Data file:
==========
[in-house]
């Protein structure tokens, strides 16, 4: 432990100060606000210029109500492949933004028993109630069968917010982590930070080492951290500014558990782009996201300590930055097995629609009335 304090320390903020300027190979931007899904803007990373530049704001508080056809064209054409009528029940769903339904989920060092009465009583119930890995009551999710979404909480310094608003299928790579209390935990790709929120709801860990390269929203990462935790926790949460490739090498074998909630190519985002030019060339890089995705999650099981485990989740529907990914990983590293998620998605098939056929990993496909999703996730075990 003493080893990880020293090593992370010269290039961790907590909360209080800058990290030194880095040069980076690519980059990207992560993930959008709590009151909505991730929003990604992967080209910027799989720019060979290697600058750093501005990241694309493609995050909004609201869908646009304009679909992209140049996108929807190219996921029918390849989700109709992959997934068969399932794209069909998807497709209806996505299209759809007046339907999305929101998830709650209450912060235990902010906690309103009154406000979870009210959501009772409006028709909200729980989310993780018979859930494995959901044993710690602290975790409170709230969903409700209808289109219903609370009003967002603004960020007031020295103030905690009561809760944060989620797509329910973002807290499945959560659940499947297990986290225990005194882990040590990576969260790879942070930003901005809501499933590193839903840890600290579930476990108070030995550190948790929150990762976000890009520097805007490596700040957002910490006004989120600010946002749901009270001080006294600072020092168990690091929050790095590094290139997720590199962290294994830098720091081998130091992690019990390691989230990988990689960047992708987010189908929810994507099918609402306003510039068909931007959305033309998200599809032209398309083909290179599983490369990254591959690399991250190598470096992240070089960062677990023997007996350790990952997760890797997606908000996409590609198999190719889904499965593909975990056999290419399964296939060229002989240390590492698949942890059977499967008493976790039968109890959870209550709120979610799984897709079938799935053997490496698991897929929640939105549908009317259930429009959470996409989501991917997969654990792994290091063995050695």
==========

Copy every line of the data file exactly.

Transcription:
[in-house]
């Protein structure tokens, strides 16, 4: 432990100060606000210029109500492949933004028993109630069968917010982590930070080492951290500014558990782009996201300590930055097995629609009335 304090320390903020300027190979931007899904803007990373530049704001508080056809064209054409009528029940769903339904989920060092009465009583119930890995009551999710979404909480310094608003299928790579209390935990790709929120709801860990390269929203990462935790926790949460490739090498074998909630190519985002030019060339890089995705999650099981485990989740529907990914990983590293998620998605098939056929990993496909999703996730075990 003493080893990880020293090593992370010269290039961790907590909360209080800058990290030194880095040069980076690519980059990207992560993930959008709590009151909505991730929003990604992967080209910027799989720019060979290697600058750093501005990241694309493609995050909004609201869908646009304009679909992209140049996108929807190219996921029918390849989700109709992959997934068969399932794209069909998807497709209806996505299209759809007046339907999305929101998830709650209450912060235990902010906690309103009154406000979870009210959501009772409006028709909200729980989310993780018979859930494995959901044993710690602290975790409170709230969903409700209808289109219903609370009003967002603004960020007031020295103030905690009561809760944060989620797509329910973002807290499945959560659940499947297990986290225990005194882990040590990576969260790879942070930003901005809501499933590193839903840890600290579930476990108070030995550190948790929150990762976000890009520097805007490596700040957002910490006004989120600010946002749901009270001080006294600072020092168990690091929050790095590094290139997720590199962290294994830098720091081998130091992690019990390691989230990988990689960047992708987010189908929810994507099918609402306003510039068909931007959305033309998200599809032209398309083909290179599983490369990254591959690399991250190598470096992240070089960062677990023997007996350790990952997760890797997606908000996409590609198999190719889904499965593909975990056999290419399964296939060229002989240390590492698949942890059977499967008493976790039968109890959870209550709120979610799984897709079938799935053997490496698991897929929640939105549908009317259930429009959470996409989501991917997969654990792994290091063995050695």